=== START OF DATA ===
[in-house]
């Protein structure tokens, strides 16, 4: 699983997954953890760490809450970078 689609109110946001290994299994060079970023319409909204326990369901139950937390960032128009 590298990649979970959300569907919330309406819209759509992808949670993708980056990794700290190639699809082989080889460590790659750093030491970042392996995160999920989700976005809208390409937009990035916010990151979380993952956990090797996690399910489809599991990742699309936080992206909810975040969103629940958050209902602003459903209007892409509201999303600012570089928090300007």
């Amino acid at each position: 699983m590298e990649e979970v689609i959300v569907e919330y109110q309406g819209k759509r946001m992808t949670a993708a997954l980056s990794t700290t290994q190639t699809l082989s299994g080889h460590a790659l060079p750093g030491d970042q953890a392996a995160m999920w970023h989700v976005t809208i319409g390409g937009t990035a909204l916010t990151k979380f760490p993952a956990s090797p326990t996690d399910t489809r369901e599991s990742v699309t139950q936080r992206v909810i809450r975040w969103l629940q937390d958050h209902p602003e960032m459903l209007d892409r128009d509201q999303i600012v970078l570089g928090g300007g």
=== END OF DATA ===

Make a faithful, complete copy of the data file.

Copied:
[in-house]
């Protein structure tokens, strides 16, 4: 699983997954953890760490809450970078 689609109110946001290994299994060079970023319409909204326990369901139950937390960032128009 590298990649979970959300569907919330309406819209759509992808949670993708980056990794700290190639699809082989080889460590790659750093030491970042392996995160999920989700976005809208390409937009990035916010990151979380993952956990090797996690399910489809599991990742699309936080992206909810975040969103629940958050209902602003459903209007892409509201999303600012570089928090300007």
């Amino acid at each position: 699983m590298e990649e979970v689609i959300v569907e919330y109110q309406g819209k759509r946001m992808t949670a993708a997954l980056s990794t700290t290994q190639t699809l082989s299994g080889h460590a790659l060079p750093g030491d970042q953890a392996a995160m999920w970023h989700v976005t809208i319409g390409g937009t990035a909204l916010t990151k979380f760490p993952a956990s090797p326990t996690d399910t489809r369901e599991s990742v699309t139950q936080r992206v909810i809450r975040w969103l629940q937390d958050h209902p602003e960032m459903l209007d892409r128009d509201q999303i600012v970078l570089g928090g300007g």